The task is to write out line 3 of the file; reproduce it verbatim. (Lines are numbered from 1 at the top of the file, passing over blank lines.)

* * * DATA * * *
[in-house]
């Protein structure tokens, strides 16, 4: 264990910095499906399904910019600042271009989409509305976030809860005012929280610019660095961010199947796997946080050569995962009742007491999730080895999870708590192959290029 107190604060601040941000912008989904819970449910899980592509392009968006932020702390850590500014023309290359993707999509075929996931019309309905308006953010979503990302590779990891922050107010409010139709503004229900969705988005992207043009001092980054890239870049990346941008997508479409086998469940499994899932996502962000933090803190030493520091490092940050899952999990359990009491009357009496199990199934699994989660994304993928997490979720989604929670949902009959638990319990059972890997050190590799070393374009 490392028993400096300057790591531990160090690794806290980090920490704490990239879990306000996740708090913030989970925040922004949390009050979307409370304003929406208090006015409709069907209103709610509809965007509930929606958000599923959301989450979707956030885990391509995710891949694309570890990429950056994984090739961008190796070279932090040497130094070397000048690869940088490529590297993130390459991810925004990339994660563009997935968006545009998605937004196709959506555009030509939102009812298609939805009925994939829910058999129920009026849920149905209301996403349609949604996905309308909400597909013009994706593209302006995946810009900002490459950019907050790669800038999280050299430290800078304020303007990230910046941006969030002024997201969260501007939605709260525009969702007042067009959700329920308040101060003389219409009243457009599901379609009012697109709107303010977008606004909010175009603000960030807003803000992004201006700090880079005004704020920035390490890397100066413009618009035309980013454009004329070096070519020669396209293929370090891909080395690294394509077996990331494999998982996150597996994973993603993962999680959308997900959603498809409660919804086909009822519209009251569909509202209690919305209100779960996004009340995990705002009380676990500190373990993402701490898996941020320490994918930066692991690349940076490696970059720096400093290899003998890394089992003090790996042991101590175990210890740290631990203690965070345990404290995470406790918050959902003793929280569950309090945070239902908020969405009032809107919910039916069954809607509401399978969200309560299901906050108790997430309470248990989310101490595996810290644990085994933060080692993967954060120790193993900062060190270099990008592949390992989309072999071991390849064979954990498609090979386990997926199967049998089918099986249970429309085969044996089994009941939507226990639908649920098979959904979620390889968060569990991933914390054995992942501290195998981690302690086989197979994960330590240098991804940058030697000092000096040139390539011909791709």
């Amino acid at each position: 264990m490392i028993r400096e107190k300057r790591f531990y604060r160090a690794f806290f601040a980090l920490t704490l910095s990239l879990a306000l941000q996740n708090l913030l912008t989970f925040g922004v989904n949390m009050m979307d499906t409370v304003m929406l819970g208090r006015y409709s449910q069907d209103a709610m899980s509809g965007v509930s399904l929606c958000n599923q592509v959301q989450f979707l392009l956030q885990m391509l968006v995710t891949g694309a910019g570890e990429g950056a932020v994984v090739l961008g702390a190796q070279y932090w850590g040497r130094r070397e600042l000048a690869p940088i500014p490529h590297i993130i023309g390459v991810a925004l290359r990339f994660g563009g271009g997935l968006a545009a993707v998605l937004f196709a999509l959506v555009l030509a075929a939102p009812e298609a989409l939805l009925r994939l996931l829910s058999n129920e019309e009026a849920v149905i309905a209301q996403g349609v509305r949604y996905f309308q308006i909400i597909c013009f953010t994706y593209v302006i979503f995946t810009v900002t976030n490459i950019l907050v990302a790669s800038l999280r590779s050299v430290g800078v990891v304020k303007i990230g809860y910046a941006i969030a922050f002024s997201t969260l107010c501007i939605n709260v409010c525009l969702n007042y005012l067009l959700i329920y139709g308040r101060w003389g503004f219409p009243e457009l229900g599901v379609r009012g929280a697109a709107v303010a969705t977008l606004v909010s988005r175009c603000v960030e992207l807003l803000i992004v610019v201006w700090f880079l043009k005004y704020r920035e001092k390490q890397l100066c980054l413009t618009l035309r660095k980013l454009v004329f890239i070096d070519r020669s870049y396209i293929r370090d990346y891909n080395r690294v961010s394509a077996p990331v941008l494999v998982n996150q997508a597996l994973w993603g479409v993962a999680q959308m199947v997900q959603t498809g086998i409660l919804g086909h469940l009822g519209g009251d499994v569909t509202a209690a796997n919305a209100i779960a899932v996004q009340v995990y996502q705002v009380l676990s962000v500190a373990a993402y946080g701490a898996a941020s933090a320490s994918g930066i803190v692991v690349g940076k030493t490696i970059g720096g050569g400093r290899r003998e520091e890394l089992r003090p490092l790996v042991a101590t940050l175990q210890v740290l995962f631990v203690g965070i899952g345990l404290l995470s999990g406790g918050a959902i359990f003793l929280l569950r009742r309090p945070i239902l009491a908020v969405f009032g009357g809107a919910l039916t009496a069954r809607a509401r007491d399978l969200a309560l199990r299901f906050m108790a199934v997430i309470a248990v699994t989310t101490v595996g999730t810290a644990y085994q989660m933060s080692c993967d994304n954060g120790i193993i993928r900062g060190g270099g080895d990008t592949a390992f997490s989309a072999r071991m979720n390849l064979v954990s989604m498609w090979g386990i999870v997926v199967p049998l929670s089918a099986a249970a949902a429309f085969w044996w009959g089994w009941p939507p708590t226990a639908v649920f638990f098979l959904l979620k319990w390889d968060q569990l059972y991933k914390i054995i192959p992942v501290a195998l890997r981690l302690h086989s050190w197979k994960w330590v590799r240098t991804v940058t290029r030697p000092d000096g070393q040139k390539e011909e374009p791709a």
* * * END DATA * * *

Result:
């Amino acid at each position: 264990m490392i028993r400096e107190k300057r790591f531990y604060r160090a690794f806290f601040a980090l920490t704490l910095s990239l879990a306000l941000q996740n708090l913030l912008t989970f925040g922004v989904n949390m009050m979307d499906t409370v304003m929406l819970g208090r006015y409709s449910q069907d209103a709610m899980s509809g965007v509930s399904l929606c958000n599923q592509v959301q989450f979707l392009l956030q885990m391509l968006v995710t891949g694309a910019g570890e990429g950056a932020v994984v090739l961008g702390a190796q070279y932090w850590g040497r130094r070397e600042l000048a690869p940088i500014p490529h590297i993130i023309g390459v991810a925004l290359r990339f994660g563009g271009g997935l968006a545009a993707v998605l937004f196709a999509l959506v555009l030509a075929a939102p009812e298609a989409l939805l009925r994939l996931l829910s058999n129920e019309e009026a849920v149905i309905a209301q996403g349609v509305r949604y996905f309308q308006i909400i597909c013009f953010t994706y593209v302006i979503f995946t810009v900002t976030n490459i950019l907050v990302a790669s800038l999280r590779s050299v430290g800078v990891v304020k303007i990230g809860y910046a941006i969030a922050f002024s997201t969260l107010c501007i939605n709260v409010c525009l969702n007042y005012l067009l959700i329920y139709g308040r101060w003389g503004f219409p009243e457009l229900g599901v379609r009012g929280a697109a709107v303010a969705t977008l606004v909010s988005r175009c603000v960030e992207l807003l803000i992004v610019v201006w700090f880079l043009k005004y704020r920035e001092k390490q890397l100066c980054l413009t618009l035309r660095k980013l454009v004329f890239i070096d070519r020669s870049y396209i293929r370090d990346y891909n080395r690294v961010s394509a077996p990331v941008l494999v998982n996150q997508a597996l994973w993603g479409v993962a999680q959308m199947v997900q959603t498809g086998i409660l919804g086909h469940l009822g519209g009251d499994v569909t509202a209690a796997n919305a209100i779960a899932v996004q009340v995990y996502q705002v009380l676990s962000v500190a373990a993402y946080g701490a898996a941020s933090a320490s994918g930066i803190v692991v690349g940076k030493t490696i970059g720096g050569g400093r290899r003998e520091e890394l089992r003090p490092l790996v042991a101590t940050l175990q210890v740290l995962f631990v203690g965070i899952g345990l404290l995470s999990g406790g918050a959902i359990f003793l929280l569950r009742r309090p945070i239902l009491a908020v969405f009032g009357g809107a919910l039916t009496a069954r809607a509401r007491d399978l969200a309560l199990r299901f906050m108790a199934v997430i309470a248990v699994t989310t101490v595996g999730t810290a644990y085994q989660m933060s080692c993967d994304n954060g120790i193993i993928r900062g060190g270099g080895d990008t592949a390992f997490s989309a072999r071991m979720n390849l064979v954990s989604m498609w090979g386990i999870v997926v199967p049998l929670s089918a099986a249970a949902a429309f085969w044996w009959g089994w009941p939507p708590t226990a639908v649920f638990f098979l959904l979620k319990w390889d968060q569990l059972y991933k914390i054995i192959p992942v501290a195998l890997r981690l302690h086989s050190w197979k994960w330590v590799r240098t991804v940058t290029r030697p000092d000096g070393q040139k390539e011909e374009p791709a």